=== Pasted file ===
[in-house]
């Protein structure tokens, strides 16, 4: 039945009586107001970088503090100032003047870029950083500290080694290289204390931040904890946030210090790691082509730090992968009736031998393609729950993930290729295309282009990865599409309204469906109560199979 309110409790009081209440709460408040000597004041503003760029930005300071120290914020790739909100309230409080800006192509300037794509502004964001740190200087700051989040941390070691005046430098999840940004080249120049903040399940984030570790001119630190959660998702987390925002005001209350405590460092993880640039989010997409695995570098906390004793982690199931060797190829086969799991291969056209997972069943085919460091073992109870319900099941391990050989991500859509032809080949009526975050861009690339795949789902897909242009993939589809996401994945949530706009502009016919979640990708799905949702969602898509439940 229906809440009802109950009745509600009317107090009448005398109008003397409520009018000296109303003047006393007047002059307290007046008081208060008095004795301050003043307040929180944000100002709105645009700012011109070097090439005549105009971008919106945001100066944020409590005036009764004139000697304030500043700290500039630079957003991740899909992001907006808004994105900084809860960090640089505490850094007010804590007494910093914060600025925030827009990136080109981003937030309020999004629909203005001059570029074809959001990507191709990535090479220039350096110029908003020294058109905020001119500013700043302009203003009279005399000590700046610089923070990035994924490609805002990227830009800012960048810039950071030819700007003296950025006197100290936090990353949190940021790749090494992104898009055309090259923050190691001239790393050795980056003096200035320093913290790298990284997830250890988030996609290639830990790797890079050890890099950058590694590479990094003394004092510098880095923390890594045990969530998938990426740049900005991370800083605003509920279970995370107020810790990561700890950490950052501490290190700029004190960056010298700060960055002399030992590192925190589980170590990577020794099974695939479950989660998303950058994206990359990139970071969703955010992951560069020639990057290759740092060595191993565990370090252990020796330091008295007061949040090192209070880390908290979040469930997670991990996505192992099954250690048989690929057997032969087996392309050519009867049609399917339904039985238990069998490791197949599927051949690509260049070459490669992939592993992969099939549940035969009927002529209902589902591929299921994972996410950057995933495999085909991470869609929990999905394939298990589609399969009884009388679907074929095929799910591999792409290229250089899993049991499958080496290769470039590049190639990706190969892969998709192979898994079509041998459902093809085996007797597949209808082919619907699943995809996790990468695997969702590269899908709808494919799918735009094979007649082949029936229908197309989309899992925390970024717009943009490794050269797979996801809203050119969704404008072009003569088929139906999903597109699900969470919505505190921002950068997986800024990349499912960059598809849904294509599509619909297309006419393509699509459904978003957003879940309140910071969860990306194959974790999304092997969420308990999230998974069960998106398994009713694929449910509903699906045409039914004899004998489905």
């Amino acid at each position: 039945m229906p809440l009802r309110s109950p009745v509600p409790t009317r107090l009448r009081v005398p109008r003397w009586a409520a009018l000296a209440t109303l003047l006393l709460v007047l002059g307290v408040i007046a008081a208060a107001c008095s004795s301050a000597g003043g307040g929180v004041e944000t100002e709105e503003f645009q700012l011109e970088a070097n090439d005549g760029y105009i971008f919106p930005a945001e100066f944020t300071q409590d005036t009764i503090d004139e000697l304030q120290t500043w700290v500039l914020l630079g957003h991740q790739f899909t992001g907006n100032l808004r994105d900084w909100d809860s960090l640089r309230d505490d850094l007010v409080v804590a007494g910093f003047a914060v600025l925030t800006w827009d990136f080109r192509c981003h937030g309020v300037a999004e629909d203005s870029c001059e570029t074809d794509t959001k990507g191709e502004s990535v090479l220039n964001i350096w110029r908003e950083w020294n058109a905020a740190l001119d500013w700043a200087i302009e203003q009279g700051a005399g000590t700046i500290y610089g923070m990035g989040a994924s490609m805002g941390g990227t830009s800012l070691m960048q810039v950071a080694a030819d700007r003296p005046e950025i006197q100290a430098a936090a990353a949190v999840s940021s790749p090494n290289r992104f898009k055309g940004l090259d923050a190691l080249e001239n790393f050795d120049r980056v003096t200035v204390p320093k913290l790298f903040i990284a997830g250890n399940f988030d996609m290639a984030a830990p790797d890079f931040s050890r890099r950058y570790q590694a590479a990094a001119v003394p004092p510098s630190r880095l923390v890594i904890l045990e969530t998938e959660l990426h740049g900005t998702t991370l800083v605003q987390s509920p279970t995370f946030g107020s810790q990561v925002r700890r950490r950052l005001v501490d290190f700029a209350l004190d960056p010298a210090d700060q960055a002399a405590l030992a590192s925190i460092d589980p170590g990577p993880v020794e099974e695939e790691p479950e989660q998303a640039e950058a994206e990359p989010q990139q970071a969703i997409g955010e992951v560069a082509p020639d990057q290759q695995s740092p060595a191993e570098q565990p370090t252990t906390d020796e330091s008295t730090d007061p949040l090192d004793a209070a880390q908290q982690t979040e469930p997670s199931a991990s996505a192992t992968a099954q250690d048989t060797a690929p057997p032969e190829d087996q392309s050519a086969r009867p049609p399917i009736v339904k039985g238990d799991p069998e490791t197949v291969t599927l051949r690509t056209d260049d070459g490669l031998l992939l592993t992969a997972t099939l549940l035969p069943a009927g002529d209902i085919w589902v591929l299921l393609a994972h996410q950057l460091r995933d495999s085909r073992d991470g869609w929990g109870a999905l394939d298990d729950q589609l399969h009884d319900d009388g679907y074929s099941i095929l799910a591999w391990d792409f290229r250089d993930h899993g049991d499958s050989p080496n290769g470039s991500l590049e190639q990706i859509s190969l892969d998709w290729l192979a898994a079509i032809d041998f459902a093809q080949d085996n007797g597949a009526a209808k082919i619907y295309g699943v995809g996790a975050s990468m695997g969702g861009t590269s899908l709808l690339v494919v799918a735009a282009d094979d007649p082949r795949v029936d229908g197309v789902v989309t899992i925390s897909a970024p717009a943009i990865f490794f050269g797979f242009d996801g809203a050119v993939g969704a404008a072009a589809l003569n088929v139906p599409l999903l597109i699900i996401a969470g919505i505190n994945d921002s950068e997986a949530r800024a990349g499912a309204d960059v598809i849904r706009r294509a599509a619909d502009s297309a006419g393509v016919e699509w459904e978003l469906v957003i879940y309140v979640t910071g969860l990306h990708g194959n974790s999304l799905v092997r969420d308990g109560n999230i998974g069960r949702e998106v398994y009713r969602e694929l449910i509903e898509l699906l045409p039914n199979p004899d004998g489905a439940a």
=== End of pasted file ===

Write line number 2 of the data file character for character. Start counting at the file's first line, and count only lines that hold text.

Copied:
């Protein structure tokens, strides 16, 4: 039945009586107001970088503090100032003047870029950083500290080694290289204390931040904890946030210090790691082509730090992968009736031998393609729950993930290729295309282009990865599409309204469906109560199979 309110409790009081209440709460408040000597004041503003760029930005300071120290914020790739909100309230409080800006192509300037794509502004964001740190200087700051989040941390070691005046430098999840940004080249120049903040399940984030570790001119630190959660998702987390925002005001209350405590460092993880640039989010997409695995570098906390004793982690199931060797190829086969799991291969056209997972069943085919460091073992109870319900099941391990050989991500859509032809080949009526975050861009690339795949789902897909242009993939589809996401994945949530706009502009016919979640990708799905949702969602898509439940 229906809440009802109950009745509600009317107090009448005398109008003397409520009018000296109303003047006393007047002059307290007046008081208060008095004795301050003043307040929180944000100002709105645009700012011109070097090439005549105009971008919106945001100066944020409590005036009764004139000697304030500043700290500039630079957003991740899909992001907006808004994105900084809860960090640089505490850094007010804590007494910093914060600025925030827009990136080109981003937030309020999004629909203005001059570029074809959001990507191709990535090479220039350096110029908003020294058109905020001119500013700043302009203003009279005399000590700046610089923070990035994924490609805002990227830009800012960048810039950071030819700007003296950025006197100290936090990353949190940021790749090494992104898009055309090259923050190691001239790393050795980056003096200035320093913290790298990284997830250890988030996609290639830990790797890079050890890099950058590694590479990094003394004092510098880095923390890594045990969530998938990426740049900005991370800083605003509920279970995370107020810790990561700890950490950052501490290190700029004190960056010298700060960055002399030992590192925190589980170590990577020794099974695939479950989660998303950058994206990359990139970071969703955010992951560069020639990057290759740092060595191993565990370090252990020796330091008295007061949040090192209070880390908290979040469930997670991990996505192992099954250690048989690929057997032969087996392309050519009867049609399917339904039985238990069998490791197949599927051949690509260049070459490669992939592993992969099939549940035969009927002529209902589902591929299921994972996410950057995933495999085909991470869609929990999905394939298990589609399969009884009388679907074929095929799910591999792409290229250089899993049991499958080496290769470039590049190639990706190969892969998709192979898994079509041998459902093809085996007797597949209808082919619907699943995809996790990468695997969702590269899908709808494919799918735009094979007649082949029936229908197309989309899992925390970024717009943009490794050269797979996801809203050119969704404008072009003569088929139906999903597109699900969470919505505190921002950068997986800024990349499912960059598809849904294509599509619909297309006419393509699509459904978003957003879940309140910071969860990306194959974790999304092997969420308990999230998974069960998106398994009713694929449910509903699906045409039914004899004998489905």